A good example from the mid-1930s to the early 1970s was the supply management system that included a farmer-owned grain reserve. It was owned by the government, but it was done for and by farmers. When modern farm policy started in 1930, the secretary of agriculture, Wallace, had a supply management system. And what he recognized was that at that time, with the Dust Bowl and the Great Depression, the big issue was that commodity prices were so low that they were driving people off the land, resulting in the Grapes of Wrath story. The key was to get commodity prices up to a level that could support agriculture.

One solution was to have supply management, where when prices got too low -- when corn went under $3 a bushel -- they would have farmer-owned grain reserves purchase corn and take it off the market to keep the prices lower. It essentially provided a price floor for farmers. If prices got very high, say $7 a bushel, the farmer-owned grain reserve could then start selling it so that prices didn't go any higher than $7 a bushel. These mechanisms provided some stability so the market wouldn't swing too high and too low. There were no subsidies; it cost the government nothing to have this system, and it kept farmers in business. It kept prices fair for farmers and for consumers.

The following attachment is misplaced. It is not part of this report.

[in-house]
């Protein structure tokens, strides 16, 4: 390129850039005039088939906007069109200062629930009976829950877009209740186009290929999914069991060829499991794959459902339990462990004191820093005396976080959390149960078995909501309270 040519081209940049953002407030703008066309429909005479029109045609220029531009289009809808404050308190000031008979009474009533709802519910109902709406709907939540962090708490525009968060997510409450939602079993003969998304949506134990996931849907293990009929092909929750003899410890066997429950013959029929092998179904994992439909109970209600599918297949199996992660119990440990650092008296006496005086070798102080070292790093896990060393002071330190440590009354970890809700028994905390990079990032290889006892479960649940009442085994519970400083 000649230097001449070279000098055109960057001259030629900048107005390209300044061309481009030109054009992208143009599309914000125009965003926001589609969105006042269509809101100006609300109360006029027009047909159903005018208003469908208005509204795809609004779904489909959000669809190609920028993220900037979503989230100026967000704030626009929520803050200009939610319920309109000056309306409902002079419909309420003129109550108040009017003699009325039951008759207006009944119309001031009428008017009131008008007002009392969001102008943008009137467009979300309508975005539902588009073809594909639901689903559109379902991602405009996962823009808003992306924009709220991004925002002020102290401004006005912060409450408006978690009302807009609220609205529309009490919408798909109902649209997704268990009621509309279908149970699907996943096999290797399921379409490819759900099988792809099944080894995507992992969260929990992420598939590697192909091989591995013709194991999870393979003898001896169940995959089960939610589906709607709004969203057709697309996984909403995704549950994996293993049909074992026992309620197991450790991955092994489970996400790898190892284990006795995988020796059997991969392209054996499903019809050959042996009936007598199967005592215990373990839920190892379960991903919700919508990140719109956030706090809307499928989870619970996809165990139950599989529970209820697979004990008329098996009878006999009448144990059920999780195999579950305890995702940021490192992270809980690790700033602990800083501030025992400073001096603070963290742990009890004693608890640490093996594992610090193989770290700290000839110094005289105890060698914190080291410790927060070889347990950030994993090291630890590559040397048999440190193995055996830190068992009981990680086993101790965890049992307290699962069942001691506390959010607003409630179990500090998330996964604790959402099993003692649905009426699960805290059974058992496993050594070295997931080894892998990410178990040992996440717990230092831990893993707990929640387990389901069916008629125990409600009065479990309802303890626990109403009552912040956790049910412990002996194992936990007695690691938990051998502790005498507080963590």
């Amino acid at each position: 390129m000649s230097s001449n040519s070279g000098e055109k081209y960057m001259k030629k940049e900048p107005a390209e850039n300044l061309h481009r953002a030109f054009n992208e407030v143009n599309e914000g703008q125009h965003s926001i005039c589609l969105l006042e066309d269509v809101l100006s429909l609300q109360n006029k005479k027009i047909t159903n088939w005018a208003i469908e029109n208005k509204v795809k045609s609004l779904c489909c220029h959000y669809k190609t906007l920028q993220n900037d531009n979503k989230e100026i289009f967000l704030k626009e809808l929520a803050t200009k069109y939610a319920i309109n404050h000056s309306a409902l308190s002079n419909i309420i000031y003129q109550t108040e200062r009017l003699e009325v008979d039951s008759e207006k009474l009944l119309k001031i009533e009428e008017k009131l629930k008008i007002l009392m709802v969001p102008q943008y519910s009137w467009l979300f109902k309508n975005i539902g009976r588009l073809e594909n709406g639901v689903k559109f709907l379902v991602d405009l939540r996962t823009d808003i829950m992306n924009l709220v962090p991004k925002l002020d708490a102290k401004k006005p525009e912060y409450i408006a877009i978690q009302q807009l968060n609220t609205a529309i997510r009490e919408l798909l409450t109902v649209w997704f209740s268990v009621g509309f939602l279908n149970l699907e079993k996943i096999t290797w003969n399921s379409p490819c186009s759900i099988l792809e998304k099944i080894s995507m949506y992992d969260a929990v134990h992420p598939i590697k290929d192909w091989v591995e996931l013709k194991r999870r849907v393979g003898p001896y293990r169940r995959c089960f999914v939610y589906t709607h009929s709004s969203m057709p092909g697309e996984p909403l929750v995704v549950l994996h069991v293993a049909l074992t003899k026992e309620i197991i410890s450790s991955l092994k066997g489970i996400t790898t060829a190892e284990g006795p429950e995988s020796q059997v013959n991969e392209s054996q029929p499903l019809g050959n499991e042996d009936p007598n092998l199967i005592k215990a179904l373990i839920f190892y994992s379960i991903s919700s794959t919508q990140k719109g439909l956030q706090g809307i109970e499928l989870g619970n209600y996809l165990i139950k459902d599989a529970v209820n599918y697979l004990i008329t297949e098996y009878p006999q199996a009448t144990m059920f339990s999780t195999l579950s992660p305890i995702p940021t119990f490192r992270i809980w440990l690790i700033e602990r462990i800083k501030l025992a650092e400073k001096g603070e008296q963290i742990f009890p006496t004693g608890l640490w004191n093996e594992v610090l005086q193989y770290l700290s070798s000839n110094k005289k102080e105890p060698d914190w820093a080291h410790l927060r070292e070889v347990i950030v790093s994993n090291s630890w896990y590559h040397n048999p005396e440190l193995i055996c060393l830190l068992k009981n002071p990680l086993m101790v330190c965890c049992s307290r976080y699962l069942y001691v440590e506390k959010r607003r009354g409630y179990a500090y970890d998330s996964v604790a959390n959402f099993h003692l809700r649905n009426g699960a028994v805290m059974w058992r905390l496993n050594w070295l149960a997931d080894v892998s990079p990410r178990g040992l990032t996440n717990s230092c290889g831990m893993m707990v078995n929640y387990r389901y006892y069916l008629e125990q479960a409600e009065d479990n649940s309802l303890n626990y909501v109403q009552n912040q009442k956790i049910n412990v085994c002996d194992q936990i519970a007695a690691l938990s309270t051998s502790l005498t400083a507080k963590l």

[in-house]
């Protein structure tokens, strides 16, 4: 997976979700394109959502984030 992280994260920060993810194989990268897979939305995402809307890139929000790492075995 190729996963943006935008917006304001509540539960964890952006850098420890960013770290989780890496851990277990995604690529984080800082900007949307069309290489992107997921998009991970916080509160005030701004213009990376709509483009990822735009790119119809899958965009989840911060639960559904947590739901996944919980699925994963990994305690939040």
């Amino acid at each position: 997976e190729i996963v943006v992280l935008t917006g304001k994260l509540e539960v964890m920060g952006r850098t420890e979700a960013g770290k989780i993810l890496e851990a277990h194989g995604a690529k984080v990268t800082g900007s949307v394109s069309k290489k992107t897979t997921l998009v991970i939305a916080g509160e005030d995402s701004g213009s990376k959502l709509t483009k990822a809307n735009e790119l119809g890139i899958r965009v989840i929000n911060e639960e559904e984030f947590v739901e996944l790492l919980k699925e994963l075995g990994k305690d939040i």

This system may have had some issues, but overall it worked very well -- much better than the system we currently have. And it was a way to keep commodity prices at a fair price and cost the government nothing. We had a series of different attacks on that system, which really started in the 1960s and 70s. The death to all these programs was the 1996 Farm Bill, the so-called "Freedom-to-Farm" Bill that got rid of these supply management systems. So, we know how to do this. We do have mechanisms to maintain a fair price for farmers. We have ignored and gotten rid of these programs largely due to the growth of agribusiness.

What role will small farms play in food production in the future?